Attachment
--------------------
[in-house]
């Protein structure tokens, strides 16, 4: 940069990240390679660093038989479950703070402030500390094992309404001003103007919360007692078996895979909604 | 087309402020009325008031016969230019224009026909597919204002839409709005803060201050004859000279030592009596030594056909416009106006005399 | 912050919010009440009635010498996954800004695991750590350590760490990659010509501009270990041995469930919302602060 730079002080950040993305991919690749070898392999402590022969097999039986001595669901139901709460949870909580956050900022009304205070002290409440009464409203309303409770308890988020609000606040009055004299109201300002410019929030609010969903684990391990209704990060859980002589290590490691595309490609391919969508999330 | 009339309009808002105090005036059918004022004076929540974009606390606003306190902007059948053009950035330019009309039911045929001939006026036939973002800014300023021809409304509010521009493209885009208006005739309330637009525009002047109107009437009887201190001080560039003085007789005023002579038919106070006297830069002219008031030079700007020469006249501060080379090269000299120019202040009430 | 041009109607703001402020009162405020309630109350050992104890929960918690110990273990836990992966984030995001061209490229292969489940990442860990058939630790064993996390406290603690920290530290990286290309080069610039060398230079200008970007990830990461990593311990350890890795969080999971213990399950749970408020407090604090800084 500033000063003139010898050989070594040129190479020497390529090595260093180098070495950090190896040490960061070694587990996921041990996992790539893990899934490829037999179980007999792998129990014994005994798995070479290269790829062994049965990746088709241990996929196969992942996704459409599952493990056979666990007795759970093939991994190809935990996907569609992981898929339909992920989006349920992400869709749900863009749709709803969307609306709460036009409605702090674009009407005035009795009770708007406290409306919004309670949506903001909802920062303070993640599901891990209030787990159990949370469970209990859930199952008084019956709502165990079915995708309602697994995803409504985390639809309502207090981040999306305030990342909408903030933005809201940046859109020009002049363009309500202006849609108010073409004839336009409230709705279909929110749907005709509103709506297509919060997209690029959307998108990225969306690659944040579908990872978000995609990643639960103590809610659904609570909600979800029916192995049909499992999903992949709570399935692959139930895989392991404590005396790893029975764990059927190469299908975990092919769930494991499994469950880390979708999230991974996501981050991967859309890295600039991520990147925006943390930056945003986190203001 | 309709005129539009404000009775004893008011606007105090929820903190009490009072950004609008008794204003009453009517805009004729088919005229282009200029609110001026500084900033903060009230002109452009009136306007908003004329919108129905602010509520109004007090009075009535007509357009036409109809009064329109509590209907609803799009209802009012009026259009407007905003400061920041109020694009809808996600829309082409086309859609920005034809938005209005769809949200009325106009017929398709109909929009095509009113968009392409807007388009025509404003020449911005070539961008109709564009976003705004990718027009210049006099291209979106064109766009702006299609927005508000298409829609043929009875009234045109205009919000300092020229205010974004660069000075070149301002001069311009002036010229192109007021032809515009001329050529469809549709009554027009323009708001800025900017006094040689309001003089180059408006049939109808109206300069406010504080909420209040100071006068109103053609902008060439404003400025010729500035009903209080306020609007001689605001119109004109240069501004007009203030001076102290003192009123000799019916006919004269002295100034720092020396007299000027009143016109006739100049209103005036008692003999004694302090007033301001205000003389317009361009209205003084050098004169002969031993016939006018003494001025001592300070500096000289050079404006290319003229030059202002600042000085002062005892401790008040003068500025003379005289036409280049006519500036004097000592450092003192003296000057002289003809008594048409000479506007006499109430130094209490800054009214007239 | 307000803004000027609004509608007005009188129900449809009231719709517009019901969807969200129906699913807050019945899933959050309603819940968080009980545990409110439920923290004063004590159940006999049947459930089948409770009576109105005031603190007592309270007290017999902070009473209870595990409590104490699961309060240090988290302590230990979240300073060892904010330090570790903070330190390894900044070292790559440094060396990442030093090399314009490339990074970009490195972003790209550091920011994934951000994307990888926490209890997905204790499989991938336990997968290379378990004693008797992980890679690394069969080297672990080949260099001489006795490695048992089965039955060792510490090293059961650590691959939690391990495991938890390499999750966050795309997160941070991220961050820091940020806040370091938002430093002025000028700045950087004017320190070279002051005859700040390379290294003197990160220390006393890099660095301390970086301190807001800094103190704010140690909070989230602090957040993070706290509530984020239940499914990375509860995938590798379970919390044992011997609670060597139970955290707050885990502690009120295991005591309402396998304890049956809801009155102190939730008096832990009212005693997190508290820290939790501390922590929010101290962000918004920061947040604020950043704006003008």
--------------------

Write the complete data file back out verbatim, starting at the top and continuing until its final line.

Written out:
[in-house]
């Protein structure tokens, strides 16, 4: 940069990240390679660093038989479950703070402030500390094992309404001003103007919360007692078996895979909604 | 087309402020009325008031016969230019224009026909597919204002839409709005803060201050004859000279030592009596030594056909416009106006005399 | 912050919010009440009635010498996954800004695991750590350590760490990659010509501009270990041995469930919302602060 730079002080950040993305991919690749070898392999402590022969097999039986001595669901139901709460949870909580956050900022009304205070002290409440009464409203309303409770308890988020609000606040009055004299109201300002410019929030609010969903684990391990209704990060859980002589290590490691595309490609391919969508999330 | 009339309009808002105090005036059918004022004076929540974009606390606003306190902007059948053009950035330019009309039911045929001939006026036939973002800014300023021809409304509010521009493209885009208006005739309330637009525009002047109107009437009887201190001080560039003085007789005023002579038919106070006297830069002219008031030079700007020469006249501060080379090269000299120019202040009430 | 041009109607703001402020009162405020309630109350050992104890929960918690110990273990836990992966984030995001061209490229292969489940990442860990058939630790064993996390406290603690920290530290990286290309080069610039060398230079200008970007990830990461990593311990350890890795969080999971213990399950749970408020407090604090800084 500033000063003139010898050989070594040129190479020497390529090595260093180098070495950090190896040490960061070694587990996921041990996992790539893990899934490829037999179980007999792998129990014994005994798995070479290269790829062994049965990746088709241990996929196969992942996704459409599952493990056979666990007795759970093939991994190809935990996907569609992981898929339909992920989006349920992400869709749900863009749709709803969307609306709460036009409605702090674009009407005035009795009770708007406290409306919004309670949506903001909802920062303070993640599901891990209030787990159990949370469970209990859930199952008084019956709502165990079915995708309602697994995803409504985390639809309502207090981040999306305030990342909408903030933005809201940046859109020009002049363009309500202006849609108010073409004839336009409230709705279909929110749907005709509103709506297509919060997209690029959307998108990225969306690659944040579908990872978000995609990643639960103590809610659904609570909600979800029916192995049909499992999903992949709570399935692959139930895989392991404590005396790893029975764990059927190469299908975990092919769930494991499994469950880390979708999230991974996501981050991967859309890295600039991520990147925006943390930056945003986190203001 | 309709005129539009404000009775004893008011606007105090929820903190009490009072950004609008008794204003009453009517805009004729088919005229282009200029609110001026500084900033903060009230002109452009009136306007908003004329919108129905602010509520109004007090009075009535007509357009036409109809009064329109509590209907609803799009209802009012009026259009407007905003400061920041109020694009809808996600829309082409086309859609920005034809938005209005769809949200009325106009017929398709109909929009095509009113968009392409807007388009025509404003020449911005070539961008109709564009976003705004990718027009210049006099291209979106064109766009702006299609927005508000298409829609043929009875009234045109205009919000300092020229205010974004660069000075070149301002001069311009002036010229192109007021032809515009001329050529469809549709009554027009323009708001800025900017006094040689309001003089180059408006049939109808109206300069406010504080909420209040100071006068109103053609902008060439404003400025010729500035009903209080306020609007001689605001119109004109240069501004007009203030001076102290003192009123000799019916006919004269002295100034720092020396007299000027009143016109006739100049209103005036008692003999004694302090007033301001205000003389317009361009209205003084050098004169002969031993016939006018003494001025001592300070500096000289050079404006290319003229030059202002600042000085002062005892401790008040003068500025003379005289036409280049006519500036004097000592450092003192003296000057002289003809008594048409000479506007006499109430130094209490800054009214007239 | 307000803004000027609004509608007005009188129900449809009231719709517009019901969807969200129906699913807050019945899933959050309603819940968080009980545990409110439920923290004063004590159940006999049947459930089948409770009576109105005031603190007592309270007290017999902070009473209870595990409590104490699961309060240090988290302590230990979240300073060892904010330090570790903070330190390894900044070292790559440094060396990442030093090399314009490339990074970009490195972003790209550091920011994934951000994307990888926490209890997905204790499989991938336990997968290379378990004693008797992980890679690394069969080297672990080949260099001489006795490695048992089965039955060792510490090293059961650590691959939690391990495991938890390499999750966050795309997160941070991220961050820091940020806040370091938002430093002025000028700045950087004017320190070279002051005859700040390379290294003197990160220390006393890099660095301390970086301190807001800094103190704010140690909070989230602090957040993070706290509530984020239940499914990375509860995938590798379970919390044992011997609670060597139970955290707050885990502690009120295991005591309402396998304890049956809801009155102190939730008096832990009212005693997190508290820290939790501390922590929010101290962000918004920061947040604020950043704006003008």